"I was bought up in the literary worlds of Tolkien, Grimm and Stephen King to name but a few. The realms of Fangorn and Lothlorien, the stories of the Black Forest and the unending wooded landscape of northern Maine spoke to me of vast, secret domains, dark, dangerous and forbidding, of old school fairytale dark.

As a grown man, it came as a shock to realise the landscapes that featured so heavily in those stories from my childhood were not make-believe after all but all around us.

Somewhere in even the smallest wood there is a spot where the world of fairy breaks through into our own. 

You may only be yards from a road but close your eyes and listen.  If you’re lucky you will hear the hoot of one of John Ronald Reuel’s Ents, if you’re unlucky, that quiet breathing in your ear is a Lovecraftian demon behind you…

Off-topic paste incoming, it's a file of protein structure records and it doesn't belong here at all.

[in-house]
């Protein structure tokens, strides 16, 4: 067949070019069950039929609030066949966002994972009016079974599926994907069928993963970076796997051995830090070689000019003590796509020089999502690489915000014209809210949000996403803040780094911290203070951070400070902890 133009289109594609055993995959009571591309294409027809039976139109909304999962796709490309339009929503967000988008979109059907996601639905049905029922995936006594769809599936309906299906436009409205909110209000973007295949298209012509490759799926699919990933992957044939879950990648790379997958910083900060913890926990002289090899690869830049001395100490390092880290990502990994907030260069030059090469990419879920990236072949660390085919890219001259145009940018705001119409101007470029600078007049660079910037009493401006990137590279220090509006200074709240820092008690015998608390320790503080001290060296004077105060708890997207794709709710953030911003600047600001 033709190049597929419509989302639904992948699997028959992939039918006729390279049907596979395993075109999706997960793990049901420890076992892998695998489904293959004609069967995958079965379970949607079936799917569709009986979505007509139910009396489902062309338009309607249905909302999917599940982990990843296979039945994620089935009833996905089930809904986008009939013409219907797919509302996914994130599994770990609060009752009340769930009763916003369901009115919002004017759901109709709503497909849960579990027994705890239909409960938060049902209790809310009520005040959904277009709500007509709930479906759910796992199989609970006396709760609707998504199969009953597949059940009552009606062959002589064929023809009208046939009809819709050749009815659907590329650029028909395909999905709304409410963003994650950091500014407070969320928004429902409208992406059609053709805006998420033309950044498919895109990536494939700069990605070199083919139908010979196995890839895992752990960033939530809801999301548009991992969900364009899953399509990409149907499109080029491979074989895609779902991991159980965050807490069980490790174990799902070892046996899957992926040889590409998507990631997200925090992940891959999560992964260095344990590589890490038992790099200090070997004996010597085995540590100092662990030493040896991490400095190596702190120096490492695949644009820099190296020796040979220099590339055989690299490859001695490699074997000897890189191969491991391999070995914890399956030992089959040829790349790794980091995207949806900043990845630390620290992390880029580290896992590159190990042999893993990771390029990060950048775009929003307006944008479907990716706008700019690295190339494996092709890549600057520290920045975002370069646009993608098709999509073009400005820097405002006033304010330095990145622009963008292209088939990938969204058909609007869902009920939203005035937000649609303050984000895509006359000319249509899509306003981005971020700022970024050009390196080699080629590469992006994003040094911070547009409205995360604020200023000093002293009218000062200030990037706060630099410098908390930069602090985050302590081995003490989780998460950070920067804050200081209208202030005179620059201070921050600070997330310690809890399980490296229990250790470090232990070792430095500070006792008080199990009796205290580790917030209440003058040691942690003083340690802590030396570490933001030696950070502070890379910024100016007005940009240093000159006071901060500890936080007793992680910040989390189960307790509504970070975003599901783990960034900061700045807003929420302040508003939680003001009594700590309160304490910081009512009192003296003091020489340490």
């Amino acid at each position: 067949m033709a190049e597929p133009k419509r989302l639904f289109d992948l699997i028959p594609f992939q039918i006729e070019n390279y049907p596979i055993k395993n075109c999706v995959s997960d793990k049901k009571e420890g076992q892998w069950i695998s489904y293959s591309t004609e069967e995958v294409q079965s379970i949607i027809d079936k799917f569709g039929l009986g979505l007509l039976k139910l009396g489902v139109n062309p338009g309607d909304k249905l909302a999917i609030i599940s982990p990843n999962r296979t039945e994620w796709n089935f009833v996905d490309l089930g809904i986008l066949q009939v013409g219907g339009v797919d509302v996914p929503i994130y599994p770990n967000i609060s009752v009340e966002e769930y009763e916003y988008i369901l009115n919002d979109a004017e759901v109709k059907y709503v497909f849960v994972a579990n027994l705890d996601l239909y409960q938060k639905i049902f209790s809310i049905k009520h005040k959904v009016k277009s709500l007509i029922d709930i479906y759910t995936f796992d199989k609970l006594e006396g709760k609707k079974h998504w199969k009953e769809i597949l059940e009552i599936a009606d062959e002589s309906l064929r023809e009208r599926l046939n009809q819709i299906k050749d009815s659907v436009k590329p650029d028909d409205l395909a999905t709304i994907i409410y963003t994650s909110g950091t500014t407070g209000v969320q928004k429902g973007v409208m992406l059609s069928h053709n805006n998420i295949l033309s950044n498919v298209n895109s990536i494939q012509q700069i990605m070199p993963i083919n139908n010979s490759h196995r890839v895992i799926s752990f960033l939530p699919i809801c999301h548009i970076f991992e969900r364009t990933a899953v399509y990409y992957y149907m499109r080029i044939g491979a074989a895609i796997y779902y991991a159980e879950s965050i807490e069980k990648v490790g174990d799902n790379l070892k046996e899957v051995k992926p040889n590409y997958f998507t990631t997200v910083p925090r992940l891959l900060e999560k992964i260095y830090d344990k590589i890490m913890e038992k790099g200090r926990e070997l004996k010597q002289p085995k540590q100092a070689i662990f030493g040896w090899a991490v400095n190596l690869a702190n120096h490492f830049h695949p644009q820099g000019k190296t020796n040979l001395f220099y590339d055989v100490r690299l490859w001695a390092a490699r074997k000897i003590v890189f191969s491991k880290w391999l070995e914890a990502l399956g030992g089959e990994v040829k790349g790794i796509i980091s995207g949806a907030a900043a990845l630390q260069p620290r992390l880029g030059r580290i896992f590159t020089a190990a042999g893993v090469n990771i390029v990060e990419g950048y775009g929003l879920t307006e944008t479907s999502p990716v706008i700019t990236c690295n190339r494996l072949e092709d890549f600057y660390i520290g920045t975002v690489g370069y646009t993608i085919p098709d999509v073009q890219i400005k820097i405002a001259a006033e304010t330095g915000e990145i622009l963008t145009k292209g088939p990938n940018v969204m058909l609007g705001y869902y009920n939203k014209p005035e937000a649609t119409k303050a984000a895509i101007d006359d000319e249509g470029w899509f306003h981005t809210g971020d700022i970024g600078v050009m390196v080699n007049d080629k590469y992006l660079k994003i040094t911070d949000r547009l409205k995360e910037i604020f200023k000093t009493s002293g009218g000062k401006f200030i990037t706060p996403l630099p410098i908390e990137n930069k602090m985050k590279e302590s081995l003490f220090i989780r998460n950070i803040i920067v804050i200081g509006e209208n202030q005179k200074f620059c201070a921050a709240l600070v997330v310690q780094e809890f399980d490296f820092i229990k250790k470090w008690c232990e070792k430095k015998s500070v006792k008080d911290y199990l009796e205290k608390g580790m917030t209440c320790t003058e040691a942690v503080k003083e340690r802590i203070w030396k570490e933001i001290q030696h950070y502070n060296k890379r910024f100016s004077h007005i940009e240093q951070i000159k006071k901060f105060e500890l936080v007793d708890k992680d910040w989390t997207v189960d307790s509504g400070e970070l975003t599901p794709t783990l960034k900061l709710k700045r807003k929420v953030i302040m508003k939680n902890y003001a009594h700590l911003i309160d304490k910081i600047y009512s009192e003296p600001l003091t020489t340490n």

I guess I’m still in touch with my inner child, the one that remembers the thrill of being scared by the monsters in the closet and the creature under the bed. 

Because, to be adult does not mean to bury imagination, to forget those stories that now define us but to embrace them and accept they are a part of what makes us individual and helps us to forge our own path through the deep dark wood."

born in norfolk in 1971 and raised in a creative environment, marcus scott has been interested in visual art & design for a number of years. currently employed as a drawing office manager, his past jobs include cad operator, motorsport livery designer, freelance website designer and technical illustrator. in july 2004 whilst looking for a new outlet to express himself, marcus spent his work bonus on his first ‘proper’ camera, an olympus om40. enrolling on a level 2 city & guilds evening course and passing each module with distinctions saw marcus’s work evolve from shop processed colour ‘snaps’ to hand-printed black & white images.

bowing to the inevitable, marcus now shoots digital with an olympus omd em1 but, utilising a traditional approach with minimal post-processing, marcus’s images have a darker edge not often seen in digital photography.